The Saar Conflict, 1945-1955

The Saar Conflict, 1945-1955

The Saar Conflict, 1945-1955

The Saar Conflict, 1945-1955

Excerpt

This study of the conflict between France and Germany over the Saar is only one component of a much wider undertaking, the aims of which have been set out in the Foreword.

Why choose the Saar? Why, when one is nursing the ambitious hope of making a contribution to the establishment of peace, devote time to a matter of secondary importance and not to one of those major conflicts that oppress the world today with their war potential? Since 1944 the Saar question has played only a sporadic role in international relations. It scarcely affected the Great Powers. Though it complicated Franco-German relations for some years, it never assumed a very serious character. Neither the Saarlanders, the French, nor the Germans thought at any time of recourse to arms. This being so, can one indeed talk of a "conflict" over the Saar? Was it not rather a "difference of opinion" which gave rise to "tension"? This is what some people maintain.

But war, or the risk of war, is not the only criterion of a "conflict" situation. The renunciation of violence--explicitly or not-- and the rejection of recourse to armed force do not abolish either the social contradictions or the political opposition that can persist in a so-called period of peace and create serious obstacles to collaboration between states. Certain international conflicts threaten peace by the simple fact that they prevent its consolidation and encourage an atmosphere of mistrust, tension, and uneasiness conducive to other incidents. Such conflicts have a certain breadth, that is, they affect interests and principles which, rightly or wrongly, are considered essential, or even vital, to the members of the particular national entities in question.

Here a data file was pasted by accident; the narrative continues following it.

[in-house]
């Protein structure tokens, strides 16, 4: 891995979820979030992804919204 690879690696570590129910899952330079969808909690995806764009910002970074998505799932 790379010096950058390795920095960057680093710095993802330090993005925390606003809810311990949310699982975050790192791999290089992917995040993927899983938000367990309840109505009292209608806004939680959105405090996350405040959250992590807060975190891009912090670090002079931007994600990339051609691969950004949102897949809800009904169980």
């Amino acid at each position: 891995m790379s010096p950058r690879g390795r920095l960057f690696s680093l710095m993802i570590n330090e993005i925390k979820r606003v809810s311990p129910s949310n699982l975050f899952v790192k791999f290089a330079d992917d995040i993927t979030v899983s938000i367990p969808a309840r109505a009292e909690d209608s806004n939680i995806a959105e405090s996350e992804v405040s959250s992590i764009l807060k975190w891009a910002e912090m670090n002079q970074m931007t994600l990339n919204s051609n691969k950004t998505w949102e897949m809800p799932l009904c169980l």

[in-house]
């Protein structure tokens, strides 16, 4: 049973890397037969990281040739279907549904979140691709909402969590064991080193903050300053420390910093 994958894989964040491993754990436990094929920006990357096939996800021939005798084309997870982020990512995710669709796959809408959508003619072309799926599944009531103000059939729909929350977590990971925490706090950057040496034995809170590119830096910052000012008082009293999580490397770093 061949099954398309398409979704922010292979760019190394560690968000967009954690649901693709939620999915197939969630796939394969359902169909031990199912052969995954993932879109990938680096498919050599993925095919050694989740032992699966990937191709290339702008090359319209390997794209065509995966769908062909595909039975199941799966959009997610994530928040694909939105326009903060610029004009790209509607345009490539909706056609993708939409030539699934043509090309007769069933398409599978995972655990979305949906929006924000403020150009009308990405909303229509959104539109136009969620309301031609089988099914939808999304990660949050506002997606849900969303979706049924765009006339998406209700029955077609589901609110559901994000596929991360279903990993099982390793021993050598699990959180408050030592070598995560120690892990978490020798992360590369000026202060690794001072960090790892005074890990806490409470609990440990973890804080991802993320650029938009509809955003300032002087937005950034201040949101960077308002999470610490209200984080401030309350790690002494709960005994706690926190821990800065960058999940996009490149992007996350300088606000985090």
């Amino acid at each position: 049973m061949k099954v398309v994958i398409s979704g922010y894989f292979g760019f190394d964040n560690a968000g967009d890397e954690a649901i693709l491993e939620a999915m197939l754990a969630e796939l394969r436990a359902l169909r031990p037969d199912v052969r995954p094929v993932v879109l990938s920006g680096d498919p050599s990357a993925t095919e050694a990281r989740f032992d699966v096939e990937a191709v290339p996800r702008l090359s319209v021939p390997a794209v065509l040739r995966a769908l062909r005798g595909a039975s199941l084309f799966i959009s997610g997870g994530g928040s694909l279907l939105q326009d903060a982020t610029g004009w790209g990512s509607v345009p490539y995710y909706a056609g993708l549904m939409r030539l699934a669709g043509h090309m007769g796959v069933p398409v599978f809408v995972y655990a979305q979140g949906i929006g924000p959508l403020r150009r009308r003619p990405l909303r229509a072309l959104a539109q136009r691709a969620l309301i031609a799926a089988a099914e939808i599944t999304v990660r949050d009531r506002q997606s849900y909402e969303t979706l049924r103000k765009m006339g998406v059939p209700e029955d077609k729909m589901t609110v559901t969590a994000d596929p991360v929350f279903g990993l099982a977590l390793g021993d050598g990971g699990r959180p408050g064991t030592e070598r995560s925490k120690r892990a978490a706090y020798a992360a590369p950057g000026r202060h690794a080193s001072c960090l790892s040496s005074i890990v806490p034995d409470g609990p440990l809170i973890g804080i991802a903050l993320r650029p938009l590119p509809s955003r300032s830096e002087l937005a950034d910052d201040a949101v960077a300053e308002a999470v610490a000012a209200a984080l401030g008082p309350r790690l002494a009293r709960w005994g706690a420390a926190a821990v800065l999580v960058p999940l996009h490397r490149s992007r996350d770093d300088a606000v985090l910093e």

The selection of cases of international conflict worth studying, therefore, rests as much on an appreciation of their degree of intensity and their influence on co-operation between states as on the threat of war implicit in them. This threat, moreover, diminishes proportionally as the development of the destructive power of modern armaments raises the cost of war and tends to discourage governments from embarking on it.

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